As nobody seems to have a good source to official information beyond Mando's FDA link, I will tell you of my experience.
In Balkan villages where cows are held in traditional ways and not inspected by veterinarians, the accepted wisdom is that the milk has to be boiled on the day it is bought, and drunk within the next 2 or 3 days. The boiling itself is short, as boiling milk forms a large foamy head climbing up the pot. As soon as the head is formed and starts going up, the milk is taken from the fire. The milk is held outside until cooled to room temperature, then returned to the fridge (note that with newer fridges, this may not be necessary, there is a question about that somewhere on the site). The housewife also inspects the milk for signs of curdling or acidic smell before using it. If milk is just startling to turn sour, but not yet there, she may re-use it in a product where it gets heated again, for example the local equivalent of pancakes. I should also mention that in these villages, the people know each other, and they do not buy milk from farmers they suspect of having low hygiene standards.
The above practice would not be considered safe by the safety standards of the FDA, but then, the FDA is opposed to the consumption of raw milk in general. It is certainly more dangerous than buying supermarket milk, the danger of the terrible diseases like listeriosis being low but present, and it may give you an upset stomach once every few hundred glasses of milk consumed. It is a matter of personal risk preference if you want to try it or not, but among the people who consider such consumption normal, this method seems to limit food poisoning to acceptable levels.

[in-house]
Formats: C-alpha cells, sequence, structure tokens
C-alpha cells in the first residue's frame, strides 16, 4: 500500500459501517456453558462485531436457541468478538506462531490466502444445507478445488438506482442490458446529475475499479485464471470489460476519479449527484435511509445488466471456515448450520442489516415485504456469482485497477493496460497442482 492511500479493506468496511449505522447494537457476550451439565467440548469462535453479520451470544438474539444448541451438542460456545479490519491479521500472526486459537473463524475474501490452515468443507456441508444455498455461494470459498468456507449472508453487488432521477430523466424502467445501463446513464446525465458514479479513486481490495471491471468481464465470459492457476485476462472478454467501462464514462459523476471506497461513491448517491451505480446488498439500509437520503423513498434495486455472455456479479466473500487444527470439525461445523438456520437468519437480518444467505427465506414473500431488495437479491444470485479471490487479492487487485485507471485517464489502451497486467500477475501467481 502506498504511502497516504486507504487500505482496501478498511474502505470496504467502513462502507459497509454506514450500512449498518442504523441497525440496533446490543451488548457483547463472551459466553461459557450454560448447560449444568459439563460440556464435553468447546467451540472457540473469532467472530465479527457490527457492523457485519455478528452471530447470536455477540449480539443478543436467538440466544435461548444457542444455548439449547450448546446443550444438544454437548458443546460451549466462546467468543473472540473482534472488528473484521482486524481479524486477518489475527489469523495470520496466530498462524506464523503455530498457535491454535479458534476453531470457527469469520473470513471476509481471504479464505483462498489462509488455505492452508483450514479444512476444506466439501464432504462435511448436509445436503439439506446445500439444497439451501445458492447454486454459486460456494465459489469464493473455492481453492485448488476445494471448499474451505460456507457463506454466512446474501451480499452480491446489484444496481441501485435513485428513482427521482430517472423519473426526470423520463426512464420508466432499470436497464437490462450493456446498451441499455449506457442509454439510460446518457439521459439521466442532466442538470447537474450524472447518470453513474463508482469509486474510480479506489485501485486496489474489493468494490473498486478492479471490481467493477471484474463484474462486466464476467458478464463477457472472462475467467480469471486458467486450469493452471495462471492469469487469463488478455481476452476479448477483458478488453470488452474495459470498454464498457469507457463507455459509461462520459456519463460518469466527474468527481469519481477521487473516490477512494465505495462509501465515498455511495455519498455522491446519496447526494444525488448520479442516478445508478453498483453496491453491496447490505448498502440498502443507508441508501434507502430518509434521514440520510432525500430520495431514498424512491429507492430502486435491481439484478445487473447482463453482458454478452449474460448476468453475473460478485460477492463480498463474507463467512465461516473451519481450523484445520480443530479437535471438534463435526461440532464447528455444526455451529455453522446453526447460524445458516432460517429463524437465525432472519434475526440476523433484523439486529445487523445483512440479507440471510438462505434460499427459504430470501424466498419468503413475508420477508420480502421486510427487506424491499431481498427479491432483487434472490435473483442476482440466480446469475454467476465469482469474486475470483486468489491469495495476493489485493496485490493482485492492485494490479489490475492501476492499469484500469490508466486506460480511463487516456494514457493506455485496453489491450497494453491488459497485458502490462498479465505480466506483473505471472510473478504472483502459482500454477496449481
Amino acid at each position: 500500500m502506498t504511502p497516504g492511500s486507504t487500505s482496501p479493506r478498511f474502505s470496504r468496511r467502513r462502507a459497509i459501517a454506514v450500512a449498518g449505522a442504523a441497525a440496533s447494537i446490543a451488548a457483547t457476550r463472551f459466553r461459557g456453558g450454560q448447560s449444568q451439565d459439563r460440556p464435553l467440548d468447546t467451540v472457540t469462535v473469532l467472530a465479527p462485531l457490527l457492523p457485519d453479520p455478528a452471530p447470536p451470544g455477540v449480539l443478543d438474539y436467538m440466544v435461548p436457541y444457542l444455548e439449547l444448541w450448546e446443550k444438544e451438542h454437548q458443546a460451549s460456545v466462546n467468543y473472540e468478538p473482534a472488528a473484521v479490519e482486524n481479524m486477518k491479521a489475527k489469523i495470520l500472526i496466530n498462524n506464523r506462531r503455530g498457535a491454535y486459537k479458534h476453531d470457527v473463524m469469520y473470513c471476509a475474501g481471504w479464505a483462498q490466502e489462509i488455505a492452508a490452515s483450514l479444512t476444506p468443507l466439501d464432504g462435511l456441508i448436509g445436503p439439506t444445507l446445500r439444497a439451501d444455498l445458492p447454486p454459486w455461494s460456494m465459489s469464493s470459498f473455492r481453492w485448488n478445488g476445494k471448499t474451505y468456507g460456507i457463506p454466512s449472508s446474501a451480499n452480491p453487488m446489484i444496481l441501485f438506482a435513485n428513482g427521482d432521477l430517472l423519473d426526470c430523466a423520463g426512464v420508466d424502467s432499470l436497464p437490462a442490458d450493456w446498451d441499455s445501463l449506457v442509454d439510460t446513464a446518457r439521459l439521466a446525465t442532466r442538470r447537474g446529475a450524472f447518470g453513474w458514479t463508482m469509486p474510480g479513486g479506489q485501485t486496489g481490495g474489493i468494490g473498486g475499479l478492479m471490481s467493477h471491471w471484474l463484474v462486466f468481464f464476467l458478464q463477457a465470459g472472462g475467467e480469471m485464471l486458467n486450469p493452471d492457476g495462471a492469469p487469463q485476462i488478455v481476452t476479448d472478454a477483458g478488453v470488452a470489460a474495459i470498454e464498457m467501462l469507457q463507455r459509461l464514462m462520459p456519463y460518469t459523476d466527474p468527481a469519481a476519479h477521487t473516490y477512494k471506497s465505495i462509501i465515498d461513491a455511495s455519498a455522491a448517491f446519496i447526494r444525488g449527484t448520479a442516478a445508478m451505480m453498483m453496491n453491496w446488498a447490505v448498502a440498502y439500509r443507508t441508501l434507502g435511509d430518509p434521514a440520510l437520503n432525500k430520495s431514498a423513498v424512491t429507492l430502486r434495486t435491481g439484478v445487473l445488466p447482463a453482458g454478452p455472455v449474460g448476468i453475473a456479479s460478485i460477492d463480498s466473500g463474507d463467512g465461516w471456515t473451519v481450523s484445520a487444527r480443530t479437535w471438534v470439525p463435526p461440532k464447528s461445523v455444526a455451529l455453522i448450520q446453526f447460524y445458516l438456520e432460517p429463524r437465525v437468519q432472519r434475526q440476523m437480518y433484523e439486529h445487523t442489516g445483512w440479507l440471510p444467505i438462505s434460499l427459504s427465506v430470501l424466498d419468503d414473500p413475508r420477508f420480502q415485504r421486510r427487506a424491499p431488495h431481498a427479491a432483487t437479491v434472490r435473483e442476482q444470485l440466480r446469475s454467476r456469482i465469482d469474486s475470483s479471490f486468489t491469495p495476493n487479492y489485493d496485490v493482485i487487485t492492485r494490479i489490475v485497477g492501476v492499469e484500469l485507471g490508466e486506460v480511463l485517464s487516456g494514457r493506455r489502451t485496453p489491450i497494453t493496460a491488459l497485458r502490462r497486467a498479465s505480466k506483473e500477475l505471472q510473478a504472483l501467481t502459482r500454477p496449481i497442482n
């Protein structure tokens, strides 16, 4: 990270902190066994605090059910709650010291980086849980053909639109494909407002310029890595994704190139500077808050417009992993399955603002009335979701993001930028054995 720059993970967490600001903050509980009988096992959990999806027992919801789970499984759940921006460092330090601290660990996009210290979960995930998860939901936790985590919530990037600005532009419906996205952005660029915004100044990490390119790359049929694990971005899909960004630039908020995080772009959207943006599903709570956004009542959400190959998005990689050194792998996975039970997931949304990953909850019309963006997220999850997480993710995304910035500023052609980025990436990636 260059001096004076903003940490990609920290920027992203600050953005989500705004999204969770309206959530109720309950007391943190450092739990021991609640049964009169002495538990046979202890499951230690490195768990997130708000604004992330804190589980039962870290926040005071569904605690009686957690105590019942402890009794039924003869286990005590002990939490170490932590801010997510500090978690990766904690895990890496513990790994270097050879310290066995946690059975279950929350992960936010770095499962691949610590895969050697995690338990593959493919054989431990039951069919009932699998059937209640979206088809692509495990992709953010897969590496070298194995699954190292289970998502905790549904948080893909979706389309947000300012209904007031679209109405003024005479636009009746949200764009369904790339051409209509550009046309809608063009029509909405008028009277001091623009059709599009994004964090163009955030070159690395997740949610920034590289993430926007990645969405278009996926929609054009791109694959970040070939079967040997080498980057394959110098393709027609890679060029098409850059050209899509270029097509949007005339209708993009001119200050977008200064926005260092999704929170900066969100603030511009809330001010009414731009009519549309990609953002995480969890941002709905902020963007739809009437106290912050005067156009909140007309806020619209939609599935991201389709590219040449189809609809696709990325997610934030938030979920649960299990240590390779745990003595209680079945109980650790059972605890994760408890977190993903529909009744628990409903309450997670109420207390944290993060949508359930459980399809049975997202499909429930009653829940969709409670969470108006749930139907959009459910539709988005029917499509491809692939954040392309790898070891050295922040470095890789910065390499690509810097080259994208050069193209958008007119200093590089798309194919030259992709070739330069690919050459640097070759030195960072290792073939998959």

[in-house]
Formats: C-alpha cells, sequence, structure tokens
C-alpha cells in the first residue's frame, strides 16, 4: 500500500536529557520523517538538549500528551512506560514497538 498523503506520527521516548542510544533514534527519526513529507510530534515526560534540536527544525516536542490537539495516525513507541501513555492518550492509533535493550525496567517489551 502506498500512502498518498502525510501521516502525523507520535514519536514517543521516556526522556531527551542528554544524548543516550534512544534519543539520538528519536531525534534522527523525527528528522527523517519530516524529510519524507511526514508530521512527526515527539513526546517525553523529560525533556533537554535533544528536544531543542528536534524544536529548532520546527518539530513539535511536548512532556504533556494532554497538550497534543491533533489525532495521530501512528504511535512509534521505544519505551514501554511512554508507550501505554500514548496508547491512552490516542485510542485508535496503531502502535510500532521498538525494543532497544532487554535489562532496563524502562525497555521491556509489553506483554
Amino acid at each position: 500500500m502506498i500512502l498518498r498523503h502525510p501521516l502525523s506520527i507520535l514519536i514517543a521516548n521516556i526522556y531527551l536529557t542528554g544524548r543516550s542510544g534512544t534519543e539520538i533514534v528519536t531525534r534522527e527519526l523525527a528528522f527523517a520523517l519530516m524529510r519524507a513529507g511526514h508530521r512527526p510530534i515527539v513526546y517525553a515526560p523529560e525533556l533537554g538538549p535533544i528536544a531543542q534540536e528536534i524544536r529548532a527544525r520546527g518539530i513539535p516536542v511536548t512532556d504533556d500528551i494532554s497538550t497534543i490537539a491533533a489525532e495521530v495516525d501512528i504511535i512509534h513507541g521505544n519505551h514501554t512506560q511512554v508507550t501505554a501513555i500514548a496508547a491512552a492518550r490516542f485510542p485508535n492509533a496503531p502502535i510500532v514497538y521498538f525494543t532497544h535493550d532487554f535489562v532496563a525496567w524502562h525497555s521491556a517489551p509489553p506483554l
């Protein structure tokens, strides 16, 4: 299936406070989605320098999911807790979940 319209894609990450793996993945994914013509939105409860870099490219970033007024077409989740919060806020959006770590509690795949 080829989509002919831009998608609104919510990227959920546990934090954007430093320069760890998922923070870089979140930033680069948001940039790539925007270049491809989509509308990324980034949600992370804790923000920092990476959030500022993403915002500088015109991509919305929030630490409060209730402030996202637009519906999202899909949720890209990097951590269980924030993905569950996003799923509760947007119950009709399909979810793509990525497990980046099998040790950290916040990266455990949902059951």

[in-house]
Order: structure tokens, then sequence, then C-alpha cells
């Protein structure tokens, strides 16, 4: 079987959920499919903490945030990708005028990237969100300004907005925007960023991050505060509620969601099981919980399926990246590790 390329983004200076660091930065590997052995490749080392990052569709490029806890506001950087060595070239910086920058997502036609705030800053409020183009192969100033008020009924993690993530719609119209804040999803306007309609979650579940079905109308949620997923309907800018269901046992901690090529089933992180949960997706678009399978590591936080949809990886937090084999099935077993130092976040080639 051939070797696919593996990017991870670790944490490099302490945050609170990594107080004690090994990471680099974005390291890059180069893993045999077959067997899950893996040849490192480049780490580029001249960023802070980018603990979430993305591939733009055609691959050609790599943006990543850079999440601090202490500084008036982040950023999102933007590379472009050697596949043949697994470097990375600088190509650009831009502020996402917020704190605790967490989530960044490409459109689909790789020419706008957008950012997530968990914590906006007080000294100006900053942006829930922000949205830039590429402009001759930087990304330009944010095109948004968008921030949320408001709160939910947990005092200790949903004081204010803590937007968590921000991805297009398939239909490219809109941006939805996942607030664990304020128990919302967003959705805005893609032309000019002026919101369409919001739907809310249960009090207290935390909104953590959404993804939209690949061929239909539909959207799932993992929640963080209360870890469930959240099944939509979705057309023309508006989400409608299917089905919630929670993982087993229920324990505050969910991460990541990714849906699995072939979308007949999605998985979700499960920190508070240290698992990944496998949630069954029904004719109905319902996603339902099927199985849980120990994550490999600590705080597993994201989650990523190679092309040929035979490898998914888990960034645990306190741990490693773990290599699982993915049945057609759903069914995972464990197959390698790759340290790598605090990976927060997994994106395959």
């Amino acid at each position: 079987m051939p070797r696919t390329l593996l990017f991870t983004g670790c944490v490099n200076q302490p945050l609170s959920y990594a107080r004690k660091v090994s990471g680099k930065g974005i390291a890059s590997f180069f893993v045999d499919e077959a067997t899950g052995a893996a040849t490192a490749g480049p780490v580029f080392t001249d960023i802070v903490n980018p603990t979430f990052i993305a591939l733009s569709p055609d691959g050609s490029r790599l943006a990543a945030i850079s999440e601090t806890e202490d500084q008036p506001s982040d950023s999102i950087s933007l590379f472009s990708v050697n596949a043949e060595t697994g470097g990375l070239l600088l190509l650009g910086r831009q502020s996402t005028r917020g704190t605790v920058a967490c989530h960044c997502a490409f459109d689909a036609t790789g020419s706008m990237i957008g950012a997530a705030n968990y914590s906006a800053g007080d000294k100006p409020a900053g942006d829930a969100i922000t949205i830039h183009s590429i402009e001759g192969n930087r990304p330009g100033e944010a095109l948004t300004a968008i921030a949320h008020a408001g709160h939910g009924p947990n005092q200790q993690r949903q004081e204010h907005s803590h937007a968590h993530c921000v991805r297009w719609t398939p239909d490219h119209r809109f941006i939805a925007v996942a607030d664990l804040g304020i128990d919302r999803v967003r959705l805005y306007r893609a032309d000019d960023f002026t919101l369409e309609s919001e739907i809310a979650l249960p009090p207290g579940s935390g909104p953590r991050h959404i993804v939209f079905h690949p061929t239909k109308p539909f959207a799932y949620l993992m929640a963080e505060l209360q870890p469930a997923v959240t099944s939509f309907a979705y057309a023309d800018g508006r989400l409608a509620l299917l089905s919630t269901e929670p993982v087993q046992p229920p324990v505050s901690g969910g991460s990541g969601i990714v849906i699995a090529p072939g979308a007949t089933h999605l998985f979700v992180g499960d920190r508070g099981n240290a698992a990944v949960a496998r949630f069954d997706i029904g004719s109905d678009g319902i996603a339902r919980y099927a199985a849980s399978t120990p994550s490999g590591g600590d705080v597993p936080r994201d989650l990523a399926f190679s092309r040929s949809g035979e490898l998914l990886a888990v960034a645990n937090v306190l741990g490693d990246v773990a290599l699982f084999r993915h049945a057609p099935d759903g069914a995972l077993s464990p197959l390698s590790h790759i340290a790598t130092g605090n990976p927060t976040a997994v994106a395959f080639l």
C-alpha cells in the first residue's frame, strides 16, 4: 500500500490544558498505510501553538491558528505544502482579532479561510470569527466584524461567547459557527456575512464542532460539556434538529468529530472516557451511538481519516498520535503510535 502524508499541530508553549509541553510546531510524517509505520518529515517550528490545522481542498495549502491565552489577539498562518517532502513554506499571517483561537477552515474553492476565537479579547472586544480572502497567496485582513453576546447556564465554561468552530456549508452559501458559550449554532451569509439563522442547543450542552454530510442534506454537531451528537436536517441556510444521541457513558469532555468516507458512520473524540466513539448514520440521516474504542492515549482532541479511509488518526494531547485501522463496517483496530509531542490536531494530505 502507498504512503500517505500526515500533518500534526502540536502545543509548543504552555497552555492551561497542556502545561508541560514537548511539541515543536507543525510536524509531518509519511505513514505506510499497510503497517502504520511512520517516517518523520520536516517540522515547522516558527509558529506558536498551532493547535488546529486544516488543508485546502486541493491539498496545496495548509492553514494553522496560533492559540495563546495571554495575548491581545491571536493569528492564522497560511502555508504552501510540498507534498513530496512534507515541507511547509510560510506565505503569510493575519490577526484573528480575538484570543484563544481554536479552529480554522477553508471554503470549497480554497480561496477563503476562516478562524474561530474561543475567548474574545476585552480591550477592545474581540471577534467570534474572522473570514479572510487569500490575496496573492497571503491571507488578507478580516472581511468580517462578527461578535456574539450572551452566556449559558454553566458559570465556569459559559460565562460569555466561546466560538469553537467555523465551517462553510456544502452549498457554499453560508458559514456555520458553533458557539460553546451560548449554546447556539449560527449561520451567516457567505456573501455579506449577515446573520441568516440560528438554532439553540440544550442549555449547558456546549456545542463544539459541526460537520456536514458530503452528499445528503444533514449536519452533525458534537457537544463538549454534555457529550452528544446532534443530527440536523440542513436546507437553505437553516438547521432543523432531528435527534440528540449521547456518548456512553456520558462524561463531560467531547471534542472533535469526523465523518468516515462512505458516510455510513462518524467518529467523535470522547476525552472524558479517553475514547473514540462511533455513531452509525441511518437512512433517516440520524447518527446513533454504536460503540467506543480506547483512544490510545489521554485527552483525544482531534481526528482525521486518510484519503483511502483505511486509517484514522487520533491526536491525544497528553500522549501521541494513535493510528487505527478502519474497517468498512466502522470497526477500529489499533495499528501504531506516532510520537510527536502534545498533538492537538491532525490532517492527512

A second, more radical stance is not to boil the milk at all. The flavor is different as opposed to boiled, and some people prefer it. This is more prevalent in Germany and some areas in France, where 1) there is stricter veterinarian control on animals, and 2) the cows are milked with a machine, which reduces the contamination of milk as compared to manual milking. In this case, the milk is refrigerated immediately upon milking, and the consumer keeps it refrigerated all the time. It is typically bought in small amounts and consumed within 36 hours of milking, preferably even less. Again, the people who do this on regular basis are the ones who buy the milk from their neighbours and have personally observed the hygienic conditions in which the cows are held. People are aware that they are handling a somewhat high-risk product, and populations at risk (e.g. pregnant women, toddlers) do not use it.
I don't have any sources about these practices beyond personal observation. Again, they seem to work out for large communities by their own safety standards, but they are unsafe by many official food safety standards around the world, especially US ones. If you want to do it, it is on your own risk.